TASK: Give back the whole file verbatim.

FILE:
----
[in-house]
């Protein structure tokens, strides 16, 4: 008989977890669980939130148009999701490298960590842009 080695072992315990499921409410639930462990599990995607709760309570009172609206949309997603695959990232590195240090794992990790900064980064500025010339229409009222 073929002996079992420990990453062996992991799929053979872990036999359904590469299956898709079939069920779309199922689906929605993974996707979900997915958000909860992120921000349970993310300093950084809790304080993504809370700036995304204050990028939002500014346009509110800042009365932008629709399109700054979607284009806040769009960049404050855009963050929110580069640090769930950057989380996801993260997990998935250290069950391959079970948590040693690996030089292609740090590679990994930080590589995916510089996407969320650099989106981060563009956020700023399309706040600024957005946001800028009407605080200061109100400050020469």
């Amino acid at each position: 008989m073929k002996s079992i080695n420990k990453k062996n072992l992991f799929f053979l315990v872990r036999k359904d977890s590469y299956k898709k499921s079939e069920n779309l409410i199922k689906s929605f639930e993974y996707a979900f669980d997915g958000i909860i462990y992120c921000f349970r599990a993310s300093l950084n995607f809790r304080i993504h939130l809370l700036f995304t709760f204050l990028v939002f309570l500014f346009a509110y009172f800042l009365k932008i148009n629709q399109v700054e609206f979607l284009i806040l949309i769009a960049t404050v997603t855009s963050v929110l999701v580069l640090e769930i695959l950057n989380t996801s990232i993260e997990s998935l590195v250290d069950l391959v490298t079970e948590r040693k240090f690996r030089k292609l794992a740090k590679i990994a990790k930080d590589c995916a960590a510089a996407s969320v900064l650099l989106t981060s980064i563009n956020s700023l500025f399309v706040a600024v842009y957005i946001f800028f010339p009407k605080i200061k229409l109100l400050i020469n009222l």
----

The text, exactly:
[in-house]
């Protein structure tokens, strides 16, 4: 008989977890669980939130148009999701490298960590842009 080695072992315990499921409410639930462990599990995607709760309570009172609206949309997603695959990232590195240090794992990790900064980064500025010339229409009222 073929002996079992420990990453062996992991799929053979872990036999359904590469299956898709079939069920779309199922689906929605993974996707979900997915958000909860992120921000349970993310300093950084809790304080993504809370700036995304204050990028939002500014346009509110800042009365932008629709399109700054979607284009806040769009960049404050855009963050929110580069640090769930950057989380996801993260997990998935250290069950391959079970948590040693690996030089292609740090590679990994930080590589995916510089996407969320650099989106981060563009956020700023399309706040600024957005946001800028009407605080200061109100400050020469």
């Amino acid at each position: 008989m073929k002996s079992i080695n420990k990453k062996n072992l992991f799929f053979l315990v872990r036999k359904d977890s590469y299956k898709k499921s079939e069920n779309l409410i199922k689906s929605f639930e993974y996707a979900f669980d997915g958000i909860i462990y992120c921000f349970r599990a993310s300093l950084n995607f809790r304080i993504h939130l809370l700036f995304t709760f204050l990028v939002f309570l500014f346009a509110y009172f800042l009365k932008i148009n629709q399109v700054e609206f979607l284009i806040l949309i769009a960049t404050v997603t855009s963050v929110l999701v580069l640090e769930i695959l950057n989380t996801s990232i993260e997990s998935l590195v250290d069950l391959v490298t079970e948590r040693k240090f690996r030089k292609l794992a740090k590679i990994a990790k930080d590589c995916a960590a510089a996407s969320v900064l650099l989106t981060s980064i563009n956020s700023l500025f399309v706040a600024v842009y957005i946001f800028f010339p009407k605080i200061k229409l109100l400050i020469n009222l």